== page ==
by Kirk Luther, Publisher, The New Irmo News
I stepped into a local restaurant this morning to grab a cup of coffee and watched an interaction between a customer and one of the waitresses.
The waitress was as nice as could be while trying to explain to a customer that there were napkins already in his take-out bag. He insisted that she give him a handful of napkins so she relented. Now it could have just ended there but the customer had to make a snarky remark towards the waitress before walking out the door. This led to a conversation about how the staff of the restaurant and any other service-oriented business has been seeing and unfortunately becoming used to rudeness and verbal abuse from customers.
A friend of mine took their six-year-old granddaughter to purchase a doughnut at the local doughnut shop. She wanted to see all those temptations lined up with their pretty colors and make a ‘grown up’ decision on her own for that bite of sugary sweetness. When they entered the shop to make their choice a member of the staff said that they couldn’t be inside the store and would only be able to purchase doughnuts in the drive-thru. Of course, the six-year-old didn’t understand why grandma was fuming and taking her out of the store before she could make a selection. At another restaurant, a special needs employee was calling out numbers for customers to pick up their orders. He couldn’t quite get it right but most people understood that he was doing the best he could. Until that one moron who thought he should say something because he didn’t call his number correctly. I give it to the kid as he just smiled and told the man ’thank you’ and called out the next number. Now that was class.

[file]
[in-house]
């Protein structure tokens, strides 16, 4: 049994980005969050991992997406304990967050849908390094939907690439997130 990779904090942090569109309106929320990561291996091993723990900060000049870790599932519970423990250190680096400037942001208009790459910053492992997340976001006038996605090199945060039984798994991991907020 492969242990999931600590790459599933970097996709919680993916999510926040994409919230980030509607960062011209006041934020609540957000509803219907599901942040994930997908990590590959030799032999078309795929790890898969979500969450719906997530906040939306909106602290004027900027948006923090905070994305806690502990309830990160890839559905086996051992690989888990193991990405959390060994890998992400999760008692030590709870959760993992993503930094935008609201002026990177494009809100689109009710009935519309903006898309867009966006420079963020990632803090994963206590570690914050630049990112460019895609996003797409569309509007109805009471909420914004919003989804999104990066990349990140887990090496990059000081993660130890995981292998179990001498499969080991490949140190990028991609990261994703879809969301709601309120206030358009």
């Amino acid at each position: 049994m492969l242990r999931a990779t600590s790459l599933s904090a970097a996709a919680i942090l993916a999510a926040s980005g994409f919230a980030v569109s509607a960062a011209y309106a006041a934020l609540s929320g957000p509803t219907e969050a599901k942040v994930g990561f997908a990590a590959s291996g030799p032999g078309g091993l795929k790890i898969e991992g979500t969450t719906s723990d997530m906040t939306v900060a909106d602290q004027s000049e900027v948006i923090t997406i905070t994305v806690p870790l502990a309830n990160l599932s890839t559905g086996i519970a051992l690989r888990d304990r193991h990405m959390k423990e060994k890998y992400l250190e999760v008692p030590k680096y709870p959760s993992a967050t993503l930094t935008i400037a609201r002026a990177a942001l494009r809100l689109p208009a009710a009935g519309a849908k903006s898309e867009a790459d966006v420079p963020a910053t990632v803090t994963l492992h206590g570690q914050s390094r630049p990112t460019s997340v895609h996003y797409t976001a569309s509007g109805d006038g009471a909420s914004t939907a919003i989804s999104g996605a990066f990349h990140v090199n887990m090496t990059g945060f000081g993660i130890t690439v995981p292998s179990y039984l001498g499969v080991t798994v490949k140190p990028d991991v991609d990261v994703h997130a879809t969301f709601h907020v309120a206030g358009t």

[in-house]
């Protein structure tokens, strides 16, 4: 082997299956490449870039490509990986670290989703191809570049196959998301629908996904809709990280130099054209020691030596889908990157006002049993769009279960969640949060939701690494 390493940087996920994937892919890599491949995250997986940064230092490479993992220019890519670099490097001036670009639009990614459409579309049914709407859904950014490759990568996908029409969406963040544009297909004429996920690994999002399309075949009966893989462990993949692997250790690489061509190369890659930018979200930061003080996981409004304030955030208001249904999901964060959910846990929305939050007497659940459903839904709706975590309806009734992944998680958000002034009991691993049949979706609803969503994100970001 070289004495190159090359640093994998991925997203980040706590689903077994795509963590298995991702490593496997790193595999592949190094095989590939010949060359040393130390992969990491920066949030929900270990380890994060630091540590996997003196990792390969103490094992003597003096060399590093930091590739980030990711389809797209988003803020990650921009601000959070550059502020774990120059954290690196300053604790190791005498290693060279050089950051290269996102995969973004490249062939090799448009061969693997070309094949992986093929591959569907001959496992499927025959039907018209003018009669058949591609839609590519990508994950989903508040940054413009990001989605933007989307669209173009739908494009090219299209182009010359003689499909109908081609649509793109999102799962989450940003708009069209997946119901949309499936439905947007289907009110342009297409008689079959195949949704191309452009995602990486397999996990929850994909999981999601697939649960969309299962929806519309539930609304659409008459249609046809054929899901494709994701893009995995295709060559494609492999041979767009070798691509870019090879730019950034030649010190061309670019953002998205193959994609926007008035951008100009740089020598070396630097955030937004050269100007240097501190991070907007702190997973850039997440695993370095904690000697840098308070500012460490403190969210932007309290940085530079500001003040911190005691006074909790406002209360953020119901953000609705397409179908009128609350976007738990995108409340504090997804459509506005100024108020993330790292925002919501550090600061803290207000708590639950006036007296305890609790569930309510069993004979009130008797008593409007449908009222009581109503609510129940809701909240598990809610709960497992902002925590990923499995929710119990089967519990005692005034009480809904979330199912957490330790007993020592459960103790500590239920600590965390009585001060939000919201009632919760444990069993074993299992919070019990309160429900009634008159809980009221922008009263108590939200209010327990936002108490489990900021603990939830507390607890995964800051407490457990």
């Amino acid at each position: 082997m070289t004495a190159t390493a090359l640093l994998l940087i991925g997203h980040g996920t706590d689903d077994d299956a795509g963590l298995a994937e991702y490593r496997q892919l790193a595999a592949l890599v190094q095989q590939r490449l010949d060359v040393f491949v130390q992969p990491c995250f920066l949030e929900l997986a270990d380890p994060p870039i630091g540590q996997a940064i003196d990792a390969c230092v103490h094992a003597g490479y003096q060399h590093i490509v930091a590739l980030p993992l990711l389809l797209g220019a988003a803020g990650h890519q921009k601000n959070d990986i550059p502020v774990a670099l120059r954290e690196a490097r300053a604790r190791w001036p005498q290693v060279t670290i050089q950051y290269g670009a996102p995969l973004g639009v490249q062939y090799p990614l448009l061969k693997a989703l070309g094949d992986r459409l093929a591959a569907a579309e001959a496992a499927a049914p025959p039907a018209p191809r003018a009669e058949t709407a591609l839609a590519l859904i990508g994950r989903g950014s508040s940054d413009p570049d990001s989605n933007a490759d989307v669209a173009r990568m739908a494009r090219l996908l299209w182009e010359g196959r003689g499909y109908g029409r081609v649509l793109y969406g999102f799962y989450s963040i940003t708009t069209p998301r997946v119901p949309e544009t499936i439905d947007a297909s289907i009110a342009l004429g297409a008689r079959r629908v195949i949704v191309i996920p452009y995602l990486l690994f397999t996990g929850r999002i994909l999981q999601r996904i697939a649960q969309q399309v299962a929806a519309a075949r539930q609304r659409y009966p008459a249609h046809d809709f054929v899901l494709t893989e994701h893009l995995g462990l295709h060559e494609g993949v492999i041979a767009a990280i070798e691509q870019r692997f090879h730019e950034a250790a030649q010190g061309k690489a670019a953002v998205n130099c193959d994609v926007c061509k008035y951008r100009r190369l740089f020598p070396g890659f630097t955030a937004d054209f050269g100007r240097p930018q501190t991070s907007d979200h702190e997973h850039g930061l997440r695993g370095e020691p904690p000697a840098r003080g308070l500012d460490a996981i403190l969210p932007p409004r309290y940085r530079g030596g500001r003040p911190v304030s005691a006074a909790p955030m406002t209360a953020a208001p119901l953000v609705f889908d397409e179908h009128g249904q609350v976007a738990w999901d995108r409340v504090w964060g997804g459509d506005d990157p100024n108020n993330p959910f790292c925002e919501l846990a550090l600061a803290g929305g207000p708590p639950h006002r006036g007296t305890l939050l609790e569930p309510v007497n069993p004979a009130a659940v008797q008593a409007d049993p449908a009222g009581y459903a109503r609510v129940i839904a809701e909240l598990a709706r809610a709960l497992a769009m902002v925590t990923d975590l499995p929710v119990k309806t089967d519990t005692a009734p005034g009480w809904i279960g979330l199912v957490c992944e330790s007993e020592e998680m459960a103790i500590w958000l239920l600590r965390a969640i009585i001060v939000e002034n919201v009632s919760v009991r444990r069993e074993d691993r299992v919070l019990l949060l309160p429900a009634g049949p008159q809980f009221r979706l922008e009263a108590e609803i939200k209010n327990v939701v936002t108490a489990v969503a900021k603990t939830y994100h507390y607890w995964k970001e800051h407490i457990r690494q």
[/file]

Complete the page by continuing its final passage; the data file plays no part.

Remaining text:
Deep breaths people. Granted, COVID was and is downright scary. It shut down the world, changing how we deal with everyday ’taken for granted’ tasks and spooked us into believing it hides in our automobiles. I still see folks all by themselves driving around town while wearing a mask. COVID is single-handedly responsible for an IQ loss of at least 25 points in our social skills set. But that’s not what this is about. It’s about common sense and remembering that we all need to grow up and be more responsible.
The Golden Rule taught us to ‘do unto others as we would have them do unto us’. We used to say please and thank you, open the door for women and the elderly, smiled and said hello as we passed someone on the street. These common courtesies seem to have disappeared about the same time as our workforce did. The next time that you are relying on someone’s service, try saying a kind word and just smile and be thankful that they are even there to help.